Salary Survey Extra: Salute, shrug, side-eye or scowl at cryptocurrency?
Posted on
February 23, 2023
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Salary Survey Extra is a series of periodic dispatches that give added insight into the findings of our most recent Salary Survey. These posts contain previously unpublished Salary Survey data.

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Cryptocurrency was gobbled up by a bear market in 2023.

What a difference a year makes. As the calendar turned over from 2021 to 2022, optimism about cryptocurrency was possibly as high as it's ever been. Stock prices were soaring, coin exchanges were thriving, every new type of crypto became an instant sensation, and Matt Damon was on every movie screen in America, reminding the simple folk that, "Fortune favors the brave."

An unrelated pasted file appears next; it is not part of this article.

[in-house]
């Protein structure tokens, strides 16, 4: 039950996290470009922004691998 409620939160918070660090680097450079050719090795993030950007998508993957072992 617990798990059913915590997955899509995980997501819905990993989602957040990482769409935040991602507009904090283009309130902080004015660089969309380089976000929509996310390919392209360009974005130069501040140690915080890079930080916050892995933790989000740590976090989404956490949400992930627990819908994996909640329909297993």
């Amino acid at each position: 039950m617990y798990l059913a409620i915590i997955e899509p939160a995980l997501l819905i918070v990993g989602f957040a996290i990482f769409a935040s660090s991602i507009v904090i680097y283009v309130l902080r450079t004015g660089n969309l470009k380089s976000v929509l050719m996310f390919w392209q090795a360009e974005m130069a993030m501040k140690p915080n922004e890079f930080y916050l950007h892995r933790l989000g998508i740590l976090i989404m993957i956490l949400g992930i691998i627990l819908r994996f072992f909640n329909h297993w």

A year later, fortune has turned fickle. Cryptocurrency losses wiped an astonishing $2 trillion off the books in 2022, coin exchanges are filing for bankruptcy or refusing withdrawals to panicked customers, and people who had never even heard the name "Sam Bankman-Fried" can now look forward to a new entry to the canon of limited-run prestige TV shows about high tech fraudsters.

It's enough to make one's head spin, even for those with no direct investment in, or strong feelings about, cryptocurrency. And given that crypto does function as a somewhat outsized cog in the global economy, there is an extent to which almost everyone is affected. One could shake one's head and mutter about these crazy kids and their newfangled ideas, but lost trillions of dollars is a problem for everybody.

It's also a bit of a spectacle for everybody, tragic for some, comedic to others, and almost certainly destined to retold to us all — as mentioned above — by someone's streaming TV service. (Although speaking of economic black holes that are sucking gargantuan stacks of cash into a gaping void while six different consumers share the password to a single Netflix or HBO Max or Disney+ account ... )